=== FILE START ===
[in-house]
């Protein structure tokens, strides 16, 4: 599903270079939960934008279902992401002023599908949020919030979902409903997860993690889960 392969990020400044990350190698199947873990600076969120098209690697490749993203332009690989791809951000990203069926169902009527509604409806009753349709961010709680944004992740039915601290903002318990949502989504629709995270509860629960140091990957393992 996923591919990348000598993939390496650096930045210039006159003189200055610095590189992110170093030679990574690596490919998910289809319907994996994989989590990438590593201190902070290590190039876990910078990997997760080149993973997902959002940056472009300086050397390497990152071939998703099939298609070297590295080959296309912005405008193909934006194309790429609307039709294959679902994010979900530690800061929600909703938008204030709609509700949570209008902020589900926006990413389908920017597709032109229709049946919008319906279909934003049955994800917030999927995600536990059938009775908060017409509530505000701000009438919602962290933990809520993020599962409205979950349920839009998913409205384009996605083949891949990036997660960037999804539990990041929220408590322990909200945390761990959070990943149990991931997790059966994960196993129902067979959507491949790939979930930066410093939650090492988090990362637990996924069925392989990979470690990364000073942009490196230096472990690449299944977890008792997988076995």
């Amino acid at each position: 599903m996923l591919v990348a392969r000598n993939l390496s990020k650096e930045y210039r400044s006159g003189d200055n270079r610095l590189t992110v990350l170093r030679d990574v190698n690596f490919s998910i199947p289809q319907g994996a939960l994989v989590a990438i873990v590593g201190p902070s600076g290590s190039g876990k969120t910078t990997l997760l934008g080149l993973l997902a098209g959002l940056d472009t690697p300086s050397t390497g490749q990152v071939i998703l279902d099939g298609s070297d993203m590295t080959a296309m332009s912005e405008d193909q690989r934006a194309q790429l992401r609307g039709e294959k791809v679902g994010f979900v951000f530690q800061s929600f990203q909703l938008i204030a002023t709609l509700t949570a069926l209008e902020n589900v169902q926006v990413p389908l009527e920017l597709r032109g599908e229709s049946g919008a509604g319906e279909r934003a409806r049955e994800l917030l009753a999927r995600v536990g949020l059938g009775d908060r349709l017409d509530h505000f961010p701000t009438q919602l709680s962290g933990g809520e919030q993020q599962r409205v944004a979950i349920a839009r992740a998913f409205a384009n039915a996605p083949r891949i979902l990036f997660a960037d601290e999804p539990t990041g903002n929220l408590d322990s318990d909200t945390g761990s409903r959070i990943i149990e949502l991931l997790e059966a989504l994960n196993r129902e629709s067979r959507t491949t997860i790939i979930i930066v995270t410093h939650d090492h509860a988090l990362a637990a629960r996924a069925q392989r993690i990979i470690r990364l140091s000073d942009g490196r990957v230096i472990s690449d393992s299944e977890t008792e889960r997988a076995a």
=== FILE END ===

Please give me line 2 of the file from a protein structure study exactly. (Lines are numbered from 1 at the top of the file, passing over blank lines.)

């Protein structure tokens, strides 16, 4: 599903270079939960934008279902992401002023599908949020919030979902409903997860993690889960 392969990020400044990350190698199947873990600076969120098209690697490749993203332009690989791809951000990203069926169902009527509604409806009753349709961010709680944004992740039915601290903002318990949502989504629709995270509860629960140091990957393992 996923591919990348000598993939390496650096930045210039006159003189200055610095590189992110170093030679990574690596490919998910289809319907994996994989989590990438590593201190902070290590190039876990910078990997997760080149993973997902959002940056472009300086050397390497990152071939998703099939298609070297590295080959296309912005405008193909934006194309790429609307039709294959679902994010979900530690800061929600909703938008204030709609509700949570209008902020589900926006990413389908920017597709032109229709049946919008319906279909934003049955994800917030999927995600536990059938009775908060017409509530505000701000009438919602962290933990809520993020599962409205979950349920839009998913409205384009996605083949891949990036997660960037999804539990990041929220408590322990909200945390761990959070990943149990991931997790059966994960196993129902067979959507491949790939979930930066410093939650090492988090990362637990996924069925392989990979470690990364000073942009490196230096472990690449299944977890008792997988076995």